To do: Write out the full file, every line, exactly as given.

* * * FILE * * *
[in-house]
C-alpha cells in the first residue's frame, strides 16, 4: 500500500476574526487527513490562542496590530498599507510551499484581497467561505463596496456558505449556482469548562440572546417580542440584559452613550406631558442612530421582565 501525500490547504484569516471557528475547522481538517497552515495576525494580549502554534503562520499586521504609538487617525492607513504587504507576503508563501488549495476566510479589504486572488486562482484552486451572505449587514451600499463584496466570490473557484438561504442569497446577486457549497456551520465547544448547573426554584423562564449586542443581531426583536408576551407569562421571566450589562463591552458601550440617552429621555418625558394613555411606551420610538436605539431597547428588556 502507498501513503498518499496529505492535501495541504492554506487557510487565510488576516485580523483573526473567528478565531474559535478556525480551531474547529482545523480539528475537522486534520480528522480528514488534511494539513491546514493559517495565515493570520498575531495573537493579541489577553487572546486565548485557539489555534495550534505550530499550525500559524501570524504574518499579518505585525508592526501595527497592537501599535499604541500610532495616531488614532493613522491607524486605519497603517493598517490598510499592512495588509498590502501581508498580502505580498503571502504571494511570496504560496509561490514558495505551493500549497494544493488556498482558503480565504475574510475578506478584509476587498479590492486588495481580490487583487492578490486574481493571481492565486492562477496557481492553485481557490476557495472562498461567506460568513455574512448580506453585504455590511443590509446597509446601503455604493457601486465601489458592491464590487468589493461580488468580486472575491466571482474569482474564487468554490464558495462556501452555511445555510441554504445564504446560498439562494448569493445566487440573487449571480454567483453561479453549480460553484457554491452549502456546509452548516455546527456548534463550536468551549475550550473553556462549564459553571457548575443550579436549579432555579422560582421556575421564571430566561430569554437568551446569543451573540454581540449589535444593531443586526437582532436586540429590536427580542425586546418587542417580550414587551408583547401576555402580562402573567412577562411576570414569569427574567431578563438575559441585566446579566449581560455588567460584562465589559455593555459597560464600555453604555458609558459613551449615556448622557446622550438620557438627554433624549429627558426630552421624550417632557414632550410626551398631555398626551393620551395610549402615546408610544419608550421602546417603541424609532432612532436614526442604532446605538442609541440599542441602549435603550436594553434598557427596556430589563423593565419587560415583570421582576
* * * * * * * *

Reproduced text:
[in-house]
C-alpha cells in the first residue's frame, strides 16, 4: 500500500476574526487527513490562542496590530498599507510551499484581497467561505463596496456558505449556482469548562440572546417580542440584559452613550406631558442612530421582565 501525500490547504484569516471557528475547522481538517497552515495576525494580549502554534503562520499586521504609538487617525492607513504587504507576503508563501488549495476566510479589504486572488486562482484552486451572505449587514451600499463584496466570490473557484438561504442569497446577486457549497456551520465547544448547573426554584423562564449586542443581531426583536408576551407569562421571566450589562463591552458601550440617552429621555418625558394613555411606551420610538436605539431597547428588556 502507498501513503498518499496529505492535501495541504492554506487557510487565510488576516485580523483573526473567528478565531474559535478556525480551531474547529482545523480539528475537522486534520480528522480528514488534511494539513491546514493559517495565515493570520498575531495573537493579541489577553487572546486565548485557539489555534495550534505550530499550525500559524501570524504574518499579518505585525508592526501595527497592537501599535499604541500610532495616531488614532493613522491607524486605519497603517493598517490598510499592512495588509498590502501581508498580502505580498503571502504571494511570496504560496509561490514558495505551493500549497494544493488556498482558503480565504475574510475578506478584509476587498479590492486588495481580490487583487492578490486574481493571481492565486492562477496557481492553485481557490476557495472562498461567506460568513455574512448580506453585504455590511443590509446597509446601503455604493457601486465601489458592491464590487468589493461580488468580486472575491466571482474569482474564487468554490464558495462556501452555511445555510441554504445564504446560498439562494448569493445566487440573487449571480454567483453561479453549480460553484457554491452549502456546509452548516455546527456548534463550536468551549475550550473553556462549564459553571457548575443550579436549579432555579422560582421556575421564571430566561430569554437568551446569543451573540454581540449589535444593531443586526437582532436586540429590536427580542425586546418587542417580550414587551408583547401576555402580562402573567412577562411576570414569569427574567431578563438575559441585566446579566449581560455588567460584562465589559455593555459597560464600555453604555458609558459613551449615556448622557446622550438620557438627554433624549429627558426630552421624550417632557414632550410626551398631555398626551393620551395610549402615546408610544419608550421602546417603541424609532432612532436614526442604532446605538442609541440599542441602549435603550436594553434598557427596556430589563423593565419587560415583570421582576